Life on the Big Island of Hawaii
Soldierfishes are nighttime plankton feeders. By day, most rest in sheltered spots such as under ledges, in caves, or in deep holes in the rocks. Pearly soldierfishes area little different in that, during the day, they rest in the open just above the reef.
Like all soldierfish, the pearly soldierfish is notable for its large eyes and reddish coloration, though usually with the pearly sheen that gives it its name.
Erythrina crista-galli is also known as the coral tree or cockspur coral tree. It hails from southern South America and is the national tree of Argentina and Uruguay. A member of the pea family, it grows 15 to 20 feet high. The unopened flowers make me think of toucans.
Kekaha Kai State Park, north of Kailua Kona, is a pretty park with some excellent beaches. It’s also right under the flight path for aircraft heading to Kona International Airport (officially known as Ellison Onizuka Kona International Airport at Keahole).
What this means is that a steady stream of jets, on final approach to the airport, pass overhead, and not that far overhead either. It’s not the quietest park in the state.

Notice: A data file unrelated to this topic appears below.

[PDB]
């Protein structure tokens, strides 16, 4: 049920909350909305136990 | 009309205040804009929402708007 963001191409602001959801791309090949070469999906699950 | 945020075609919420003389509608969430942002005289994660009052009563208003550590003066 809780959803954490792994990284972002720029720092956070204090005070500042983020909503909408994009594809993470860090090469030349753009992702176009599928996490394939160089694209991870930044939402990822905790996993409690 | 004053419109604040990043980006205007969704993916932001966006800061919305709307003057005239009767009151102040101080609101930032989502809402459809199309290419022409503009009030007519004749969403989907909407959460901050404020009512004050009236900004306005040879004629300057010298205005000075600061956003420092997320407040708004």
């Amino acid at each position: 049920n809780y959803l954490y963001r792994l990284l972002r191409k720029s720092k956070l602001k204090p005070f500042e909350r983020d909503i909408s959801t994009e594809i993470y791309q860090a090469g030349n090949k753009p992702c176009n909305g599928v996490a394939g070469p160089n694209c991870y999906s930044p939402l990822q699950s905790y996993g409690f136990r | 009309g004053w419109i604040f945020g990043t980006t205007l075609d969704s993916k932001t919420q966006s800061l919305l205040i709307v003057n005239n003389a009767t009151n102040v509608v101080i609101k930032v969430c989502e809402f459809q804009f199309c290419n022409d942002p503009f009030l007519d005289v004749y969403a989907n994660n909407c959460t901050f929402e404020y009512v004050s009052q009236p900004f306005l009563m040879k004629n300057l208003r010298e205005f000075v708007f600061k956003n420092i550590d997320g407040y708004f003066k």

While most of the aircraft are operated by the usual airlines, a few military planes pepper the skies. This one is a C-17 Globemaster, a military transport plane. It was arriving from Oahu, delivering firefighting equipment for the military’s Pohakuloa Training Area.
This handsome fellow is the caterpillar of a white-lined sphinx moth (Hyles lineata). This caterpillar’s color can vary quite a bit. The markings on this predominantly black caterpillar can be green or orange, but the main color can be bright green or yellowish with black markings or red dots.
One consistent feature of these caterpillars is the orange horn on their back ends. This is also a good way to distinguish front and back. The horn looks like it could sting, but it can’t. It’s probably more of a visual deterrent to would-be predators.
The adult moth (below) has more uniform coloration. These moths and caterpillars are quite common but I rarely see then. This isn’t surprising considering how the adult moth blends in, but the caterpillar is quite striking and I’m surprised I haven’t seen more of them.
Redbarred hawkfish, like other hawkfish, spend most of their time perched motionless on a rock or coral head, waiting to dart out at passing prey, usually little fish or small crustaceans. On some fish, the bars are more of a brick red, similar to the color of the red pencil urchin on the left of the photo.